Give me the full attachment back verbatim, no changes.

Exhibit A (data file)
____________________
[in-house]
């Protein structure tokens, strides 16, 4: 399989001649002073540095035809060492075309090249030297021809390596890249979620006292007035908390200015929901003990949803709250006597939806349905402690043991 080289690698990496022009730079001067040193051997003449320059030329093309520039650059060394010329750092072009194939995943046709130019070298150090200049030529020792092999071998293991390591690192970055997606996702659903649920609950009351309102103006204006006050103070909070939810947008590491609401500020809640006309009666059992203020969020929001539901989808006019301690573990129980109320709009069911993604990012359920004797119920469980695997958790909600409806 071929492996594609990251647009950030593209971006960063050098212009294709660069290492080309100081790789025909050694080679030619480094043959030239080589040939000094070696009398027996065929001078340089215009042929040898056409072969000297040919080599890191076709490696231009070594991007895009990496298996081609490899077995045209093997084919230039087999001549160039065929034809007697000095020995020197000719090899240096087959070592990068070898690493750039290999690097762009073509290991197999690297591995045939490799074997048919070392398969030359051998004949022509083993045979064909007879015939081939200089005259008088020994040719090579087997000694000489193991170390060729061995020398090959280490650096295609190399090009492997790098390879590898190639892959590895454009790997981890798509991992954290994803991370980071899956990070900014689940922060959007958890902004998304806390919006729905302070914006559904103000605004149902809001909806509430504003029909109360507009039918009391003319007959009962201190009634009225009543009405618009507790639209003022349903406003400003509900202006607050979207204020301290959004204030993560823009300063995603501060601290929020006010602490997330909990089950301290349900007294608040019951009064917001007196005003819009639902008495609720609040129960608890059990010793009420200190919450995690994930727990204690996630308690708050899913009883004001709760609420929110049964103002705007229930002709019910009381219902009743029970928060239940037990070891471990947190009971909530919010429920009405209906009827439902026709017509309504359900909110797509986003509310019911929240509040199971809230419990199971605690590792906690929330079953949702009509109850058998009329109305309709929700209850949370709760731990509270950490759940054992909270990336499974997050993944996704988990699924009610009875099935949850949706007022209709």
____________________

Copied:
[in-house]
């Protein structure tokens, strides 16, 4: 399989001649002073540095035809060492075309090249030297021809390596890249979620006292007035908390200015929901003990949803709250006597939806349905402690043991 080289690698990496022009730079001067040193051997003449320059030329093309520039650059060394010329750092072009194939995943046709130019070298150090200049030529020792092999071998293991390591690192970055997606996702659903649920609950009351309102103006204006006050103070909070939810947008590491609401500020809640006309009666059992203020969020929001539901989808006019301690573990129980109320709009069911993604990012359920004797119920469980695997958790909600409806 071929492996594609990251647009950030593209971006960063050098212009294709660069290492080309100081790789025909050694080679030619480094043959030239080589040939000094070696009398027996065929001078340089215009042929040898056409072969000297040919080599890191076709490696231009070594991007895009990496298996081609490899077995045209093997084919230039087999001549160039065929034809007697000095020995020197000719090899240096087959070592990068070898690493750039290999690097762009073509290991197999690297591995045939490799074997048919070392398969030359051998004949022509083993045979064909007879015939081939200089005259008088020994040719090579087997000694000489193991170390060729061995020398090959280490650096295609190399090009492997790098390879590898190639892959590895454009790997981890798509991992954290994803991370980071899956990070900014689940922060959007958890902004998304806390919006729905302070914006559904103000605004149902809001909806509430504003029909109360507009039918009391003319007959009962201190009634009225009543009405618009507790639209003022349903406003400003509900202006607050979207204020301290959004204030993560823009300063995603501060601290929020006010602490997330909990089950301290349900007294608040019951009064917001007196005003819009639902008495609720609040129960608890059990010793009420200190919450995690994930727990204690996630308690708050899913009883004001709760609420929110049964103002705007229930002709019910009381219902009743029970928060239940037990070891471990947190009971909530919010429920009405209906009827439902026709017509309504359900909110797509986003509310019911929240509040199971809230419990199971605690590792906690929330079953949702009509109850058998009329109305309709929700209850949370709760731990509270950490759940054992909270990336499974997050993944996704988990699924009610009875099935949850949706007022209709």